In Possession: A Romance the main character, Roland Michell, finds a love letter written by Randolph Henry Ash, his favourite Victorian poet, to Christabel LaMotte. He goes on a journey to discover the depth and the extent of the relationship between Ash and LaMotte, together with Maud Bailey, a specialist in LaMotte’s work. Roland and Maud then realize that Ash and LaMotte were different people than they believed them to be because of their relationship, which seems out of character for both poets considering their poems. In the process of discovering Ash and LaMotte’s relationship, they start to self-reflect. In A.S. Byatt’s “Possession: A Romance” the allegory of water links the nineteenth century characters to their twentieth century counterparts.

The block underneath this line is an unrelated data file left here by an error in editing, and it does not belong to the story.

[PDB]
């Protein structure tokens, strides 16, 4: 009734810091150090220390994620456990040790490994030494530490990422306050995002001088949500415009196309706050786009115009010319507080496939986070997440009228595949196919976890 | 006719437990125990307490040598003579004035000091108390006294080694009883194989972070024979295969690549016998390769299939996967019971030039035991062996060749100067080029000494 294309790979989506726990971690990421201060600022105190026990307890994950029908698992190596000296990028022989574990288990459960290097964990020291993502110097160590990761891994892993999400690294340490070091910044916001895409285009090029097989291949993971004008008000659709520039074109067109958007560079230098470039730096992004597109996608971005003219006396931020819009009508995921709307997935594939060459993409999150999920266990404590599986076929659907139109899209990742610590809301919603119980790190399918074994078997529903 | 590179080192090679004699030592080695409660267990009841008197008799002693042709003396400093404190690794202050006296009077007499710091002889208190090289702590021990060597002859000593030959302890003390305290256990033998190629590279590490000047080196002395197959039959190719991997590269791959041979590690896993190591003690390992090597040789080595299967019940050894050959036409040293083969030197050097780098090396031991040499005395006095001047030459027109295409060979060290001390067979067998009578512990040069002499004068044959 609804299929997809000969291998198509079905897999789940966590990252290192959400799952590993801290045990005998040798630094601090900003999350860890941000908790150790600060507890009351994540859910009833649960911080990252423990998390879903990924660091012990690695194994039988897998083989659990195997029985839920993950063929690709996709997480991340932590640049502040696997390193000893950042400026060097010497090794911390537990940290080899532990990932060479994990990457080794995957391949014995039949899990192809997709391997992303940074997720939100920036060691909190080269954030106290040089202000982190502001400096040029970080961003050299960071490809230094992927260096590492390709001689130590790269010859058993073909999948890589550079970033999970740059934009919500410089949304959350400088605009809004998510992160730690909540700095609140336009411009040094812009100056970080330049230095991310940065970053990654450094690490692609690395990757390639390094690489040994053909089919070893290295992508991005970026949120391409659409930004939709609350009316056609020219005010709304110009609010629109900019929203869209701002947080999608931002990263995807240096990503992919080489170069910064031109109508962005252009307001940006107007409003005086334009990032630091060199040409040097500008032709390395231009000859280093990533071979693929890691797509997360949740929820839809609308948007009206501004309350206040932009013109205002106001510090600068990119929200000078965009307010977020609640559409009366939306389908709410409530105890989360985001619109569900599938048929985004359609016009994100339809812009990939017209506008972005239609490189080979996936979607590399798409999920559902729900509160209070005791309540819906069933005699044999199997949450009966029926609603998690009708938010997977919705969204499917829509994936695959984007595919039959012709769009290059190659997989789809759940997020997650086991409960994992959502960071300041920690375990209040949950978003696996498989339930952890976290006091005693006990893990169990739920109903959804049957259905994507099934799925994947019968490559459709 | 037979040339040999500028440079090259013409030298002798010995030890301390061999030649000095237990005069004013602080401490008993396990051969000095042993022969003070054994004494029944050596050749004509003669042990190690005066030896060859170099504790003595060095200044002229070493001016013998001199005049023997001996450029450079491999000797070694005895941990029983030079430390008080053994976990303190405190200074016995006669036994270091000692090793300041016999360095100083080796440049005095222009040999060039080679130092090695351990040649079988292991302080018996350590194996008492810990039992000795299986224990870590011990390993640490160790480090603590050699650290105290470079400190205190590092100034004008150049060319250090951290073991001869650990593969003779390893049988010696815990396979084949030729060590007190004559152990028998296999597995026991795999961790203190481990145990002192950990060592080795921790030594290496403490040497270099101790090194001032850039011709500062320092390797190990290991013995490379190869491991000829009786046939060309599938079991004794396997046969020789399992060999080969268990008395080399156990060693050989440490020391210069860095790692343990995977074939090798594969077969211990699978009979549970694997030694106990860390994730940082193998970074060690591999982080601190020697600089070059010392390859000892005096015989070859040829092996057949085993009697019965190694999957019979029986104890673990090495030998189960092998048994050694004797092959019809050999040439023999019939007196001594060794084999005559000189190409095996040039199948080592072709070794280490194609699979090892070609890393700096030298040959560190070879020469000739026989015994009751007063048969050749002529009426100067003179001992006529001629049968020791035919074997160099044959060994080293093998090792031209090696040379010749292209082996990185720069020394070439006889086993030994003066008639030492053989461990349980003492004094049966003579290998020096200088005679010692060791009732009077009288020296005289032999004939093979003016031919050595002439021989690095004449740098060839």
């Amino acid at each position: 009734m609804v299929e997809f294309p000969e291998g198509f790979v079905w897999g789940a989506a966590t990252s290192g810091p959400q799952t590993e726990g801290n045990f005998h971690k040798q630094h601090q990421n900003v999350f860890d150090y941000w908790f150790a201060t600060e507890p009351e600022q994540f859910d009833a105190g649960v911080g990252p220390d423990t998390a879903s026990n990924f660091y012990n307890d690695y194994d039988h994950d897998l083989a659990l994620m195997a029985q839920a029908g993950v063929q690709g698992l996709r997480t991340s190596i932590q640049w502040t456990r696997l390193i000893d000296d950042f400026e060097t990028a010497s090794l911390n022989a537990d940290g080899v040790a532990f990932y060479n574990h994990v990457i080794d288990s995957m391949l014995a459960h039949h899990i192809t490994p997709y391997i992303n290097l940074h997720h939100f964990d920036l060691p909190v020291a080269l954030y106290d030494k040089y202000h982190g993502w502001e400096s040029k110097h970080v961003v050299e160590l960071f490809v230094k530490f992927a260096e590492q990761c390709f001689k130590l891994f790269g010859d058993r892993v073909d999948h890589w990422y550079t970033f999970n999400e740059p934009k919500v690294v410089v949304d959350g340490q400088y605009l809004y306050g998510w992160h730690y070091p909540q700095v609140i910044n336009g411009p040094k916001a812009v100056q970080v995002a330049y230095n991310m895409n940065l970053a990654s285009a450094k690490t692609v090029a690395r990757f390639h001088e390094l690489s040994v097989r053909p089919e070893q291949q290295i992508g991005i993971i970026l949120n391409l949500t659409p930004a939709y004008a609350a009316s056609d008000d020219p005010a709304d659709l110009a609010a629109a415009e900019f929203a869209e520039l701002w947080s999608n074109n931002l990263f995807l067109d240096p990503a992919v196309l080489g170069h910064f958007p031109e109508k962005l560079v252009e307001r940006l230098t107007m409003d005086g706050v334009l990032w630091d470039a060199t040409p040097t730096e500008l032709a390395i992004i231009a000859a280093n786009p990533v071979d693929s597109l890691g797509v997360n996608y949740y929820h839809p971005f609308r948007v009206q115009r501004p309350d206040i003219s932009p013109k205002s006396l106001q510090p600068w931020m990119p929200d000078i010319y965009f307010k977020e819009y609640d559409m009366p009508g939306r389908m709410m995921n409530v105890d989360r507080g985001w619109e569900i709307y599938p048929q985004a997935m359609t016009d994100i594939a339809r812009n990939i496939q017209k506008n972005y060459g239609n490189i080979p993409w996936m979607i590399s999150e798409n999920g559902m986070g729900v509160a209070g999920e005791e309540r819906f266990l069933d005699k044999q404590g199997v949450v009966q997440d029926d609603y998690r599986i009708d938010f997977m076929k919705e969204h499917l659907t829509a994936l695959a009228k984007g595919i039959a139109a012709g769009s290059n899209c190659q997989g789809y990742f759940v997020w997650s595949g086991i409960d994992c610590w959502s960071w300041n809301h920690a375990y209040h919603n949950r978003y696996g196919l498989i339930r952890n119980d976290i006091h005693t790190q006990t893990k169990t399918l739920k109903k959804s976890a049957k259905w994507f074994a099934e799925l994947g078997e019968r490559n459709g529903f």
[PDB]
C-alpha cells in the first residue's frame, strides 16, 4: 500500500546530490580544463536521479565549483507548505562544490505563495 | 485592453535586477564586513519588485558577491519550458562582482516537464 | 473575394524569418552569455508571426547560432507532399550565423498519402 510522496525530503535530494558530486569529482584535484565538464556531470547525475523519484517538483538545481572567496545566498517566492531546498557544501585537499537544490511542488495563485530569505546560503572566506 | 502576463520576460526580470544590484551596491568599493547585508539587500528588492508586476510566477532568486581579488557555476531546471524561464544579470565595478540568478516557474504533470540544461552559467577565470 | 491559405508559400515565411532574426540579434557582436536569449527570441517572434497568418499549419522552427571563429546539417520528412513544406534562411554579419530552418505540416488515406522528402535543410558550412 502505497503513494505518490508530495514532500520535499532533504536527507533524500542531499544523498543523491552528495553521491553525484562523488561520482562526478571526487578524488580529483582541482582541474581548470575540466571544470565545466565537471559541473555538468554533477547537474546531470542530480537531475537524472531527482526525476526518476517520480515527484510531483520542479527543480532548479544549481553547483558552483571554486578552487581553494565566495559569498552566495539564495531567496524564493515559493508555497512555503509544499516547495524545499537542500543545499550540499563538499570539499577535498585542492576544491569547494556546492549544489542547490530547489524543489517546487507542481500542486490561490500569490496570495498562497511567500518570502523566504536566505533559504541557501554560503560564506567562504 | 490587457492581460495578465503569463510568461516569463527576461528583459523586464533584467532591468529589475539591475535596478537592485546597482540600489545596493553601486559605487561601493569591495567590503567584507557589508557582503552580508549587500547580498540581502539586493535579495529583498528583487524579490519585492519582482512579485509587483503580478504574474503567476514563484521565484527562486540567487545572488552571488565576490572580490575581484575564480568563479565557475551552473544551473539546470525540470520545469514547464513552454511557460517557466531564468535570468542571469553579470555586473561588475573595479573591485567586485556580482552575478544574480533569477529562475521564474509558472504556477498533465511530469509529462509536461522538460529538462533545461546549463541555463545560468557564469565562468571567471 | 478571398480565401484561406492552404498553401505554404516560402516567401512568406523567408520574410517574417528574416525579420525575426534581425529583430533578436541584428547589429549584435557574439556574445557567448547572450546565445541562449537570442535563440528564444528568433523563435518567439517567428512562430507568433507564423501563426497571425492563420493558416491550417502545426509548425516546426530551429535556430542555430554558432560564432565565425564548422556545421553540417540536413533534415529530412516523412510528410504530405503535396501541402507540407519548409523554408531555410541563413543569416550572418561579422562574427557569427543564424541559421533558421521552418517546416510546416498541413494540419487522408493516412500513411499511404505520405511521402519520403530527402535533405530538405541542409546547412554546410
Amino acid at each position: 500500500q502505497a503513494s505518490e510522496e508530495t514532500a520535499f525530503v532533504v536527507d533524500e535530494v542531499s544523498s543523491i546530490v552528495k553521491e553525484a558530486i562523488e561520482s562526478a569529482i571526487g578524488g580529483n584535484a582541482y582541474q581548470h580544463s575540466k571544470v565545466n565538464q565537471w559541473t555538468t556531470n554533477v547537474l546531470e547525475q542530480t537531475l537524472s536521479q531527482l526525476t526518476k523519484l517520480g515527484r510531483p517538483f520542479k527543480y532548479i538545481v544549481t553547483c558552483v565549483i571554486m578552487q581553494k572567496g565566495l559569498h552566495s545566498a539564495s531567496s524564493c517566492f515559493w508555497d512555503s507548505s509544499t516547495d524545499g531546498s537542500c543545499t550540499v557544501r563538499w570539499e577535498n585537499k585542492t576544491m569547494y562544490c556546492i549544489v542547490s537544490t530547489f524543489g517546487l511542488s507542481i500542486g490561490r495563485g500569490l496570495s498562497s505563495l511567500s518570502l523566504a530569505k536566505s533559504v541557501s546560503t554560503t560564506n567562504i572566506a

For Byatt water serves as a mirror in this book, which Roland and Maud unknowingly use to reflect on their own academic and personal lives while they are discovering and analysing the relationship between Ash and LaMotte. Roland and Maud are surrounded by water whenever they obtain new information or when they are thinking about their own academic and personal lives because of what they recently discovered, for example when they are reading the correspondence between the two poets, they are enclosed by snow in one of the residences of LaMotte, unable to return home and when they are about to open the box Ellen Ash left on her husband’s grave, there is a storm raging outside “The box sat between candles, on the table in the window, rusty and earthy and wet”. Maud and Roland retrace the footsteps of the poets on their journey along the shores of England, here they really start to self-reflect. Roland talks about his situation when it comes to research as well as his relationship with Val. Maud connects to his feelings, even though their situations are different. She lives alone but she is not happy about it because she is lonely. “I have my own solitude”. While having this conversation, they are looking out over a waterfall. The page before this passage covers how the sight is constructed of a pool of water and the waterfall splashing down into it. The couples are similar to each other: both fall in love while discussing literary works, both feature a male who is having an affair and a female who is living in solitude, away from men in general. Roland recognizes this too, as Mark Hennelly mentions in his article on Possession: A Romance, “And it is probable that there is an element of superstitious dread in any self-referring, self-reflexive, inturned postmodernist mirror-game or plot-coil that recognises that it has got out of hand”.